Roofing Maintenance Checklist for All Seasons

Whether it’s winter or summer, routine roof maintenance helps protect your home from costly water damage. Check the enclaves, gutters, chimneys and convergence points for signs of leaks or missing shingles.

Keeping the area free from debris also prevents rot and moisture-related issues. Ensure gutters are clear of leaves, sticks and acorns.

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The winter freeze and thaw has been tough on hardscaping, and it’s important to assess the condition of your property’s asphalt and concrete. Repainting or resealing these outdoor surfaces can help prevent damage from the elements and extend their lifespans.

Also check to make sure that all light bulbs are working and replace any burned out ones. Be sure to clear the gutters and remove any buildup of snow or debris. This will keep water flowing and reduce the likelihood of leaks.

In Colorado, spring inspections can help identify any potential roof damage caused by the ice and snow of the previous season. It is also an ideal time to inspect the roof and ensure that all shingles are intact and undamaged. Additionally, it is a good idea to check for signs of ice dams and other problems that are easy to address before the upcoming hail season.


When summer arrives, it’s easy to get distracted by cottage weekends, backyard barbecues and beach or pool days. Home maintenance and repairs often fall to the bottom of your weekend to-do list. But knocking these items off early in the season can save you a lot of headaches and extra costs down the road.

For exterior property maintenance, the warm weather brings an opportunity to freshen up your deck boards and stain the fence. It’s also a good time to inspect your grading, so that water runs away from the house rather than toward it.

Other outdoor summer maintenance tasks include testing your smoke alarms, carbon monoxide detector and home timers. It’s a great time to also clean baseboards, which are often neglected and can be very dusty and dirty. You can make these tasks a regular part of your CMMS (computerized maintenance management system) schedule to ensure you don’t forget them. You can learn more about CMMS software here.


In addition to checking for sagging, loose or missing shingles and other apparent problems, this is also the ideal time of year to inspect the gutter system. Keeping them clear prevents clogs, which can lead to water damage around the edges of the roof.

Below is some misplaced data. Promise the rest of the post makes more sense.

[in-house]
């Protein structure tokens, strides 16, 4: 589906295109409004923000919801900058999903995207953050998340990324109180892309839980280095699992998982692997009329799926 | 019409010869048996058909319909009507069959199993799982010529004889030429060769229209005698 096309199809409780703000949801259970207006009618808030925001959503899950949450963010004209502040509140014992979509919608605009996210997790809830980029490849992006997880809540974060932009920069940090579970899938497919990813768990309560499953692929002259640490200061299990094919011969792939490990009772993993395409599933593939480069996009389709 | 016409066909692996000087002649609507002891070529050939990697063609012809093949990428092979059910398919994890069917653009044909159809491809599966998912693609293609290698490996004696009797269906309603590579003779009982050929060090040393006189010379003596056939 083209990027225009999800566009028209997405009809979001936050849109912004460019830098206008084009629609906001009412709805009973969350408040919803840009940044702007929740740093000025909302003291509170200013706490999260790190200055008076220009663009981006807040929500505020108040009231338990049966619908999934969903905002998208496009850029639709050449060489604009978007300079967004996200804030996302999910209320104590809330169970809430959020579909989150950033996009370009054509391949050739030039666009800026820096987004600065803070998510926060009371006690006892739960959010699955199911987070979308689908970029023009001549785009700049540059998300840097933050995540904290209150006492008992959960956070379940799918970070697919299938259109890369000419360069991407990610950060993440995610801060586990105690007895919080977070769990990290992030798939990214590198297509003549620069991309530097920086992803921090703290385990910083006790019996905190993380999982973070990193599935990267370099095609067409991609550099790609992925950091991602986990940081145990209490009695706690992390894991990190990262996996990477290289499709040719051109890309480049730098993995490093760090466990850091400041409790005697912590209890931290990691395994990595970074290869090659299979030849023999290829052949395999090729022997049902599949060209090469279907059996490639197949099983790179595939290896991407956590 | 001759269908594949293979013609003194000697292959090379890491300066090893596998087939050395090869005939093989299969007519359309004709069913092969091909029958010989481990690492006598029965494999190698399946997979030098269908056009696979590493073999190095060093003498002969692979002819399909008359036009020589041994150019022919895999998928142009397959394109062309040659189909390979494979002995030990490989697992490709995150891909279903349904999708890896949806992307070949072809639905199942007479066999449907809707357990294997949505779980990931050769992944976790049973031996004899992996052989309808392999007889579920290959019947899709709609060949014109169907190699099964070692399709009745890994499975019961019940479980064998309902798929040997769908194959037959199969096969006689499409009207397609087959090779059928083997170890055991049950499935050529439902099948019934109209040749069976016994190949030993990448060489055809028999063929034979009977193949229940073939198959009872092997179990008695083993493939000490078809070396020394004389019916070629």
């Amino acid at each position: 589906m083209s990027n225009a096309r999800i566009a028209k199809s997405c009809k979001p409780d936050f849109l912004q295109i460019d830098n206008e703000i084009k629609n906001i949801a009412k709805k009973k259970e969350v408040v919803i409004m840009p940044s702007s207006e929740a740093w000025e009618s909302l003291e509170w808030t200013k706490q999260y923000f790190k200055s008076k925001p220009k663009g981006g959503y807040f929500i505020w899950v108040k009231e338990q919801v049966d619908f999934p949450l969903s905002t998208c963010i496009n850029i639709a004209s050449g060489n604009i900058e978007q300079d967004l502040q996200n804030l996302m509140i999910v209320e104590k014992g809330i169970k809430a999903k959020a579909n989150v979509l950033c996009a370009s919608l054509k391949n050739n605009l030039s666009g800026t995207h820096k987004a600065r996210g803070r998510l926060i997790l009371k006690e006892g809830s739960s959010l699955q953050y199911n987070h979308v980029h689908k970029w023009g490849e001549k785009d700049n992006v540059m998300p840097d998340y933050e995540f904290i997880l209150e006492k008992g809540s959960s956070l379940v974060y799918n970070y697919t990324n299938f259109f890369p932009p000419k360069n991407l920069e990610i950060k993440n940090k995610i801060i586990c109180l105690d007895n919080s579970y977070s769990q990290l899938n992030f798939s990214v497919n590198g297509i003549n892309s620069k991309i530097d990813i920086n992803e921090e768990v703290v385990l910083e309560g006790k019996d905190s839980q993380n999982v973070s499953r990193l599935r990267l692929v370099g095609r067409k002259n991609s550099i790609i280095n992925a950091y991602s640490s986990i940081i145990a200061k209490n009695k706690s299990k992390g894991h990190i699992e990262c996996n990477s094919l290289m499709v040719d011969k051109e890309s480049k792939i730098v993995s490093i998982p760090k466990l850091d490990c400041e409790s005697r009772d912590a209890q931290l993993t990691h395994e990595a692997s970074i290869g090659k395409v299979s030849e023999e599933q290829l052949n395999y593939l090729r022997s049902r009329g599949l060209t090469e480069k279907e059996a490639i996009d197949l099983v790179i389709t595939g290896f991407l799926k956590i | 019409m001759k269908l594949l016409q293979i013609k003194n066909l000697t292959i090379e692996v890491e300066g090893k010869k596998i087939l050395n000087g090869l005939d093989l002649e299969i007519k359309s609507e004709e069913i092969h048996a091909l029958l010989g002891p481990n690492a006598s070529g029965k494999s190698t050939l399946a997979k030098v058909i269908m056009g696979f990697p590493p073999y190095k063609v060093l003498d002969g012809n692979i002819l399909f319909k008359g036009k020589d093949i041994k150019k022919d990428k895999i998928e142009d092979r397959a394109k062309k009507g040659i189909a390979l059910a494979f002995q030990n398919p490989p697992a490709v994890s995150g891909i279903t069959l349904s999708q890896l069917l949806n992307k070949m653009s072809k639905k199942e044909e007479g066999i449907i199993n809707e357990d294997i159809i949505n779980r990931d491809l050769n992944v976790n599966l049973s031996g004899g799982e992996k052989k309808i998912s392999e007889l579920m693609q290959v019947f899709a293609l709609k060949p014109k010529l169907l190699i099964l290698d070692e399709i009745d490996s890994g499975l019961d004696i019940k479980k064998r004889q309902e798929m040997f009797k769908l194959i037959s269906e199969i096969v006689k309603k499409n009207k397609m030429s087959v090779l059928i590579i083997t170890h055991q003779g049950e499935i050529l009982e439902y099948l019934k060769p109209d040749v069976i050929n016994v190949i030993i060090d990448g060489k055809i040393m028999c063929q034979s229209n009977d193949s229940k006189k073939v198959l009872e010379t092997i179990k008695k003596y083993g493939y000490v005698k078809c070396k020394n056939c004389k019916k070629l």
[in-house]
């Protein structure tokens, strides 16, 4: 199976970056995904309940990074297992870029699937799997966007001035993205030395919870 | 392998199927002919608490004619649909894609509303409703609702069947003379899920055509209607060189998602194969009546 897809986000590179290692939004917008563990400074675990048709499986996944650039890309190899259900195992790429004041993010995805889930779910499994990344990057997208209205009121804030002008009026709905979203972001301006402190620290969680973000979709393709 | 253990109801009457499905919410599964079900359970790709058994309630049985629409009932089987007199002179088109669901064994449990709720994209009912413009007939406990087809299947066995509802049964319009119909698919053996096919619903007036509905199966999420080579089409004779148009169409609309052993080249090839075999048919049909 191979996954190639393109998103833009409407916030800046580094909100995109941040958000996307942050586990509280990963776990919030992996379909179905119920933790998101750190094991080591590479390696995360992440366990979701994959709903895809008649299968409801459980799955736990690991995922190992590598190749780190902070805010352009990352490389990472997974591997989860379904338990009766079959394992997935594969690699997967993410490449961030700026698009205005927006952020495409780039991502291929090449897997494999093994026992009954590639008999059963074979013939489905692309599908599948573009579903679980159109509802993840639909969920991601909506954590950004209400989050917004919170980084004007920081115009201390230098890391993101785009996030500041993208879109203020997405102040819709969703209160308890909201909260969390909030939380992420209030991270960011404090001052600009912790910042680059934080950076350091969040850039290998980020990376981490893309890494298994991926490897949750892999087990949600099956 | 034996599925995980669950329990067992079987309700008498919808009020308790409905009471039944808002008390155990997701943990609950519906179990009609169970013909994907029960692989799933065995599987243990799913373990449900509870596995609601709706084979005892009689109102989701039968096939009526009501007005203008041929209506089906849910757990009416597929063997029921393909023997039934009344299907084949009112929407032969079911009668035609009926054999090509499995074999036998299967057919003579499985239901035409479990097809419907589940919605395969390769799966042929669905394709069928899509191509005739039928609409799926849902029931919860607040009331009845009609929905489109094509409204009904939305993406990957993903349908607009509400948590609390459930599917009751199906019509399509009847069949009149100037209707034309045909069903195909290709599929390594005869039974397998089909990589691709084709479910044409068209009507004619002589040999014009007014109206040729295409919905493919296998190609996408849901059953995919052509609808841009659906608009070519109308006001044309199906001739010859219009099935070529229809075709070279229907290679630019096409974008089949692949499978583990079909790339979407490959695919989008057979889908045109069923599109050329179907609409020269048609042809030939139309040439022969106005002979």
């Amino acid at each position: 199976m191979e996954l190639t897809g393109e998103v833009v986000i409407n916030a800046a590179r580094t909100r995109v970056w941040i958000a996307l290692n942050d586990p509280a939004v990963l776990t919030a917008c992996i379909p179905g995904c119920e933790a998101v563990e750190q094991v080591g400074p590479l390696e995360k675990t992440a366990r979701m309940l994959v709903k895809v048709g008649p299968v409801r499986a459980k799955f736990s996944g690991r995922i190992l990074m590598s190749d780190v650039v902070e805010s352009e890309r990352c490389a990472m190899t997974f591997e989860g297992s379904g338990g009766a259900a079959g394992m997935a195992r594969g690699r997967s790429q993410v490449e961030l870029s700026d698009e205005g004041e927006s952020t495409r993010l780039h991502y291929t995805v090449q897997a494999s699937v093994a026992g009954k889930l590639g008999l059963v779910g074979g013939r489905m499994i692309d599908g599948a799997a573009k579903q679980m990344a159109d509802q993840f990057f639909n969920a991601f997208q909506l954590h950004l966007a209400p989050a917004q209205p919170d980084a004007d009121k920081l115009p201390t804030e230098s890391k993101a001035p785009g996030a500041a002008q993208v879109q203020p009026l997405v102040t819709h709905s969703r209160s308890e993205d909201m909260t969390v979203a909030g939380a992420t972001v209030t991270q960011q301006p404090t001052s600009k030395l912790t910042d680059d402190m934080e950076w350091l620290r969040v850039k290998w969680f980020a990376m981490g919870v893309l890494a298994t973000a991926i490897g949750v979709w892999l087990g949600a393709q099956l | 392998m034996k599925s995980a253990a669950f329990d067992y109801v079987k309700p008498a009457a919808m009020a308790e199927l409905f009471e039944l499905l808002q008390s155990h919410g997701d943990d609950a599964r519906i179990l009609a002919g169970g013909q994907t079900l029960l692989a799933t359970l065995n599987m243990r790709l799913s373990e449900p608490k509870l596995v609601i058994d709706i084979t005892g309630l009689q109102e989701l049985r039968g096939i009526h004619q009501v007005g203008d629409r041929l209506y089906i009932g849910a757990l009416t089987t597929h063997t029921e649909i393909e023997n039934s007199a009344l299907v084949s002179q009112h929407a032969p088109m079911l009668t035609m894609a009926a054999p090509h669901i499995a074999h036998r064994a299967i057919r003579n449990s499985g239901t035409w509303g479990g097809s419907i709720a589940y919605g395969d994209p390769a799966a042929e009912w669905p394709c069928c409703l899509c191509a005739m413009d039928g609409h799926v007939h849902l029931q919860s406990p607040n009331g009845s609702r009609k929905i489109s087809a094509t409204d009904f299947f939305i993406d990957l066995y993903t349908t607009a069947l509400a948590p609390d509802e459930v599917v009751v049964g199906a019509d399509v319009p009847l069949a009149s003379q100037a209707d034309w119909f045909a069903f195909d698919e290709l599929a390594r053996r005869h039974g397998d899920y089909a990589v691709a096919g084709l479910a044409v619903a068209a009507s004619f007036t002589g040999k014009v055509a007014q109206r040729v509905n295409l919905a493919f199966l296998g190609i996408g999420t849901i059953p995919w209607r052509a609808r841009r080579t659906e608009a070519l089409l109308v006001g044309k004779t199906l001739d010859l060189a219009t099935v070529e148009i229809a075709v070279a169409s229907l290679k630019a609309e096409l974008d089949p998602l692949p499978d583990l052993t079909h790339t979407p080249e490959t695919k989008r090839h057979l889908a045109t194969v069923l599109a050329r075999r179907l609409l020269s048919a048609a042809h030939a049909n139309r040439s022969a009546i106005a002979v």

It’s also a good idea to check for signs of moss or algae growth. These can be difficult to spot and should be treated with the appropriate roof cleaners to avoid deterioration of the shingles.

If there are any stairs, crossovers or platforms on the roof, they should be inspected to ensure that they are auxiliary sound, free from disintegration or rust and that the proper safety signage is posted. Neglecting these issues can create a hazardous and risky environment for roofing maintenance professionals in the future. The same goes for pipes and equipment, especially those that carry electrical or destructive chemicals or extremely hot hardware. Make sure that these are in good condition and replace any damaged materials as needed.


Fall and winter are the most demanding seasons in terms of residential roofing maintenance. Make sure your attic is insulated to prevent heat loss and to reduce your energy bills, and that you have clear access to ridge and eave vents. Remove debris from gutters, especially leaves (which are a leading cause of ice dam formation), and be sure the area around chimneys is clear.

You should also take a ladder up to your roof to check for signs of deterioration or damage, especially in areas that carry heavy loads such as the support beams and trusses. Look for water stains or sagging.

It is also a good idea to prune trees and shrubs that hang over your roof or walkways in case they become damaged by the harsh winter weather. Be sure to remove any fallen branches from the shingles, and that caulking around doors and windows is in good condition to reduce drafts and help keep your heating bill low.

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